Then we come to one of life's great underachievers - Spain. In some respects they're the Spanish England. Always hyped up, always have one or two players who could just inspire them to great things, always find themselves going home early. Always, *always* have people suggesting that this time, they actually will do well, because they have [insert latest star player] so they can't fail this time, can they? And this year's star player of choice is Fernandio Torres, who has been one of the best three players in the Premiership. But he was in Germany and Portugal, and just as highly rated then, it's just he's at closer quarters now. After all, he was worth Rafa Benitez spent £25m on him for a reason. But, Torres isn't the only one of the top three Premiership players in the Spanish squad, because they have Cesc Fabregas, and with Carles Puyol in defence and Iker Casillas in goal, all of a sudden they have a very strong spine, and I'm almost getting sucked in. It just seems that the squad is a little short on experience. They are the only side to bring an outfield player with no caps (defender Fernando Navarro), and they have eight players with just nine caps between them. Given that seven of those are outfield, and there is a very settled core of 13 outfield players - a couple of players get injured or suspended, and all of a sudden it's deep end time for Dani Guiza or Raul Albiol. They do have enough to get out of the group, but then they face a refugee from the group of death.

One to watch: Fernando Torres will get all the plaudits from the lazier types, but David Villa has a much better scoring record at this level.

One for the future: I happen to think that Cesc Fabregas is the best player in the world right now. He can tackle, pass, shoot, and do everything a world class footballer needs to do. And he's still only 21. How frightening is that?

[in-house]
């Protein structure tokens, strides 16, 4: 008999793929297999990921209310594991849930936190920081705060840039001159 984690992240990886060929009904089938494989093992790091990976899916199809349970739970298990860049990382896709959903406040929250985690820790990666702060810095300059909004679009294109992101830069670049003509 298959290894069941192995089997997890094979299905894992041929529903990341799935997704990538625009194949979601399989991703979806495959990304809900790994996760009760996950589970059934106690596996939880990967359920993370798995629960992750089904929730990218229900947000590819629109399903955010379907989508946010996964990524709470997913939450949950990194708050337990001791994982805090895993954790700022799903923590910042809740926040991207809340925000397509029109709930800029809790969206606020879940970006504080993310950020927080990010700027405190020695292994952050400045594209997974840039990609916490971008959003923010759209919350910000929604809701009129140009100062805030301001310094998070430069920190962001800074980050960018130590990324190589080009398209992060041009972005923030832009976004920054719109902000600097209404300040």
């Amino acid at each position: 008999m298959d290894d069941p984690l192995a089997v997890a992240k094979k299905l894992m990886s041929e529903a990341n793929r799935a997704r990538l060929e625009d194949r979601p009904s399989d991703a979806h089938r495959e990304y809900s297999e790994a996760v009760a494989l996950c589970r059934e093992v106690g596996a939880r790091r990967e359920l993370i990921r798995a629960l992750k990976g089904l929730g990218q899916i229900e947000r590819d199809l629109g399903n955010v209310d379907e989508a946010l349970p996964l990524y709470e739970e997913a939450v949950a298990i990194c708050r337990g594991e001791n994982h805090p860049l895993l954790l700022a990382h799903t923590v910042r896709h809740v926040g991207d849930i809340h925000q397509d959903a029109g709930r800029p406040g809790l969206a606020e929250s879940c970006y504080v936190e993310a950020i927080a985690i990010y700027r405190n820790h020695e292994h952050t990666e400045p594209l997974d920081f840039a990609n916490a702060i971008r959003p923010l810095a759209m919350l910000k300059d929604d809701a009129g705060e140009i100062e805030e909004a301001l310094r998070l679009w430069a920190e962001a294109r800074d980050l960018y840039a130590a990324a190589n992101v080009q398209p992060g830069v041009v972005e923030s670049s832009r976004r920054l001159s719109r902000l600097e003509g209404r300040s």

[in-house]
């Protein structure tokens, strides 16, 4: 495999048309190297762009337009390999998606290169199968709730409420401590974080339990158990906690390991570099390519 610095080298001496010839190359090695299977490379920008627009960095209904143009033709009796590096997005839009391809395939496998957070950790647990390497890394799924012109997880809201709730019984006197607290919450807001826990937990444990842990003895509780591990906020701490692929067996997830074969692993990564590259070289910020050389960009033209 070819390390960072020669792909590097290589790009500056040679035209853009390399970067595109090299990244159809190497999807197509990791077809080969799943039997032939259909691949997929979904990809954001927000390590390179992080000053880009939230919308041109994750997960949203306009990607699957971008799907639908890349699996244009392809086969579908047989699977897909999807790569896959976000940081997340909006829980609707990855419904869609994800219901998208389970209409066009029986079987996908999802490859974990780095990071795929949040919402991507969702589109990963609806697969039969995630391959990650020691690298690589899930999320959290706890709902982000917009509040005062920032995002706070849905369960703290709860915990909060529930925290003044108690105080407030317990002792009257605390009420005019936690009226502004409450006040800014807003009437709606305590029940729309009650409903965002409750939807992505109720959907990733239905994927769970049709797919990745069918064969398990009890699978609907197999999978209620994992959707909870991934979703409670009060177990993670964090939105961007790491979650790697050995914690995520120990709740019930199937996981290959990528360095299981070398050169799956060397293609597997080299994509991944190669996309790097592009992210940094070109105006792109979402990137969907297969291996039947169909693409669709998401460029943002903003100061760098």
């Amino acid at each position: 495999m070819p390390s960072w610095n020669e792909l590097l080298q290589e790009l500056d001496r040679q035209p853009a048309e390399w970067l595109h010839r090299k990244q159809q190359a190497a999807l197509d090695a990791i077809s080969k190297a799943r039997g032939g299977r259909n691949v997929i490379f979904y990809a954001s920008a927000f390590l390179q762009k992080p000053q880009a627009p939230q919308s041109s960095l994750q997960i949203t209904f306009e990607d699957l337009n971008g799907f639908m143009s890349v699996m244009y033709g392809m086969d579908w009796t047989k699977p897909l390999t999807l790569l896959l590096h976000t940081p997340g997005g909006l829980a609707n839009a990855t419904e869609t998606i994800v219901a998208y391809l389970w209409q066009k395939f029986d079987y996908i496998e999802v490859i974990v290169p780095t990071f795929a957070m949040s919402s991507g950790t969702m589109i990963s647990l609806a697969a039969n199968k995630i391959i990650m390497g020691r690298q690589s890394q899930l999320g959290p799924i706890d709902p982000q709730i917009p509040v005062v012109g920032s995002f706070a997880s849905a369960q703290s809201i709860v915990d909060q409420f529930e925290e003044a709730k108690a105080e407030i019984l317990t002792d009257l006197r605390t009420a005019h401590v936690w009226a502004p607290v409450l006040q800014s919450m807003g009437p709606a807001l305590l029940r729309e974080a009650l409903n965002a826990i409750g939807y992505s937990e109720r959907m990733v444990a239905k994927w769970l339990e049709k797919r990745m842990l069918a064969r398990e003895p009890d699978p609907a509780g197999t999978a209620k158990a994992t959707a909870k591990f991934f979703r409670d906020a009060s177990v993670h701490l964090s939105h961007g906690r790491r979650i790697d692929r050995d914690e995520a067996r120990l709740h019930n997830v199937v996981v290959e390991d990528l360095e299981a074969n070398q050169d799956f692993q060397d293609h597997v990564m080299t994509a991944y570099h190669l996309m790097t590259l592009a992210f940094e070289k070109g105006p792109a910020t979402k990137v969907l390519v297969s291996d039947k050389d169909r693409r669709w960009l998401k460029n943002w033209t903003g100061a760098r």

And finally... as they say, Russia. Probably the most least known team to arrive, as 22 of them play in their national league, with only Ivan Saenko playing abroad, for Nurnburg. But they do have five players who form the heart of the Zenit St. Petersburg team that have swept all before them as they won the UEFA Cup last month, and adding to this they have goals from Dmitiri Sychev and a highly skilled defender in Sergei Ignashevich. They do have one of the best international coaches at the helm, and he has made a lot of changes from the side that last featured on this stage. In fact they have the youngest side on view, with only Serhei Semak over the age of thirty, and again like Spain, feature a number of players with only a handful of caps. But, with the emergence of the Russian sides in club football, Russia are in a position to suprise, but if anything, they look like a team being built for the South African World Cup.

One to watch: Andrei Arshavin is the creator, and hold up man. Comfortable up front and out wide, he has also been linked with numerous clubs in western Europe.

One for the future: Igor Akinfeev should have cemented his place as number one goalkeeper. 22 years old, and has been first choice for CSKA Moscow for seven years.

The lowdown

On paper, Spain should breeze this group, but you have to remember that, even more importantly that the fact they don't play on paper, they are Spain. I do expect them to squeeze through with Greece just behind them.

Overall, I'm tipping the quarter finals to be Portugal v Germany, Croatia v Switzerland, Italy v Greece and Spain v Romania - with the four group winners progressing to the semi finals, and Italy pipping Croatia in the final.

We're just over an hour away now. Let's get started.

Euro 2008 Preview: Mort, mort, mort (How do you like it?)

Less than seven and half hours to go, and two groups left to preview. Been a bit busy finishing off that last assignment, but the Open University is finished until I get my results next month.

So, onto the football, and onto the big one. Group C. The well-cliched Group of Death. Every tournament has one. And as soon as Greece won Euro 2004, to join Austria and Switzerland as top seeds, it was obvious that the other seed would be in that group of death. And the nations in danger of being seeding top seemed to notice this, as Germany (losing 0-3 to the Czechs, 0-0 v Wales), Croatia (2-0 defeat in Macedonia) and the Netherlands (losing 2-1 to Belarus) all eased up towards the end of the campaign, once qualification was complete. Saving themselves from suspensions, or trying to avoid the Group of Death? Only they know.